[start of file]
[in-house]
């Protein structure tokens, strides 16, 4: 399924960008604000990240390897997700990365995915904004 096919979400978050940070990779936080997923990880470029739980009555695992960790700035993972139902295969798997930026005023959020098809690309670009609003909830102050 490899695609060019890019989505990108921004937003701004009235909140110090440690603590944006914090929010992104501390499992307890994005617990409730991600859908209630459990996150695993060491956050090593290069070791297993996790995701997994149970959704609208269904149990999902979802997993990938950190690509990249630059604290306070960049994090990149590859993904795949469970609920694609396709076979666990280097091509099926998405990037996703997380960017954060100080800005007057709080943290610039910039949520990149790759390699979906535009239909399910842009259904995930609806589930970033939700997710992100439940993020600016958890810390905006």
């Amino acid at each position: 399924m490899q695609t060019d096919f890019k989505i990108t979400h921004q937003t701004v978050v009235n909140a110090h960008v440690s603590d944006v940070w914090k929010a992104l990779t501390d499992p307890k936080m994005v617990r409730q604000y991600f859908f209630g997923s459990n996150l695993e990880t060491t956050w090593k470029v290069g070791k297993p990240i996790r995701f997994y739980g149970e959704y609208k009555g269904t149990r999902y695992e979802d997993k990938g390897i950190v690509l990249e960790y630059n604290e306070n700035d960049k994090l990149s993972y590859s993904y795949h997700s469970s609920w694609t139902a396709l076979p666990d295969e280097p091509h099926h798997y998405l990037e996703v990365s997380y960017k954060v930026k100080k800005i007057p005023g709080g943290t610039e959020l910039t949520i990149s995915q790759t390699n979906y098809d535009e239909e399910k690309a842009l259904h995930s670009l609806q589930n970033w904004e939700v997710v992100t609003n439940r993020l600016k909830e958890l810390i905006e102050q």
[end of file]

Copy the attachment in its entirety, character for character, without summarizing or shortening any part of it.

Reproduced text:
[in-house]
């Protein structure tokens, strides 16, 4: 399924960008604000990240390897997700990365995915904004 096919979400978050940070990779936080997923990880470029739980009555695992960790700035993972139902295969798997930026005023959020098809690309670009609003909830102050 490899695609060019890019989505990108921004937003701004009235909140110090440690603590944006914090929010992104501390499992307890994005617990409730991600859908209630459990996150695993060491956050090593290069070791297993996790995701997994149970959704609208269904149990999902979802997993990938950190690509990249630059604290306070960049994090990149590859993904795949469970609920694609396709076979666990280097091509099926998405990037996703997380960017954060100080800005007057709080943290610039910039949520990149790759390699979906535009239909399910842009259904995930609806589930970033939700997710992100439940993020600016958890810390905006």
């Amino acid at each position: 399924m490899q695609t060019d096919f890019k989505i990108t979400h921004q937003t701004v978050v009235n909140a110090h960008v440690s603590d944006v940070w914090k929010a992104l990779t501390d499992p307890k936080m994005v617990r409730q604000y991600f859908f209630g997923s459990n996150l695993e990880t060491t956050w090593k470029v290069g070791k297993p990240i996790r995701f997994y739980g149970e959704y609208k009555g269904t149990r999902y695992e979802d997993k990938g390897i950190v690509l990249e960790y630059n604290e306070n700035d960049k994090l990149s993972y590859s993904y795949h997700s469970s609920w694609t139902a396709l076979p666990d295969e280097p091509h099926h798997y998405l990037e996703v990365s997380y960017k954060v930026k100080k800005i007057p005023g709080g943290t610039e959020l910039t949520i990149s995915q790759t390699n979906y098809d535009e239909e399910k690309a842009l259904h995930s670009l609806q589930n970033w904004e939700v997710v992100t609003n439940r993020l600016k909830e958890l810390i905006e102050q």